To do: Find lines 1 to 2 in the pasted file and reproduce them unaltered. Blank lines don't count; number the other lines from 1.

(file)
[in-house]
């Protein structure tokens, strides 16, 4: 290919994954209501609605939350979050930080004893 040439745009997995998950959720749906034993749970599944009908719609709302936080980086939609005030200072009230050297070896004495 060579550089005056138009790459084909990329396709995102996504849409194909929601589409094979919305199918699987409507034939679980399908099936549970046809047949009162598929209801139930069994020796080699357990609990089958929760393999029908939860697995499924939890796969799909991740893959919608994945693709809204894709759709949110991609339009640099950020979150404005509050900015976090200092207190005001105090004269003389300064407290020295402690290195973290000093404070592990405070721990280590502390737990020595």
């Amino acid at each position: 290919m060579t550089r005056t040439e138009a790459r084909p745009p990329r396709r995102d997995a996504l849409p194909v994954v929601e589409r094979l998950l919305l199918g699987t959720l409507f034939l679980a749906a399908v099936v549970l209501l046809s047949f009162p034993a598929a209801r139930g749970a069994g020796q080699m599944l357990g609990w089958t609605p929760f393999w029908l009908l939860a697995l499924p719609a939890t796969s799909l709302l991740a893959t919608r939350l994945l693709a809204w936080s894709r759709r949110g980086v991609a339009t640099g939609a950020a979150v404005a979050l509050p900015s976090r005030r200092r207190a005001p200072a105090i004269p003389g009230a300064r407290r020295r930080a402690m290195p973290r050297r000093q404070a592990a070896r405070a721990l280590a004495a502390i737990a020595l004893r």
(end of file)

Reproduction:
[in-house]
């Protein structure tokens, strides 16, 4: 290919994954209501609605939350979050930080004893 040439745009997995998950959720749906034993749970599944009908719609709302936080980086939609005030200072009230050297070896004495 060579550089005056138009790459084909990329396709995102996504849409194909929601589409094979919305199918699987409507034939679980399908099936549970046809047949009162598929209801139930069994020796080699357990609990089958929760393999029908939860697995499924939890796969799909991740893959919608994945693709809204894709759709949110991609339009640099950020979150404005509050900015976090200092207190005001105090004269003389300064407290020295402690290195973290000093404070592990405070721990280590502390737990020595």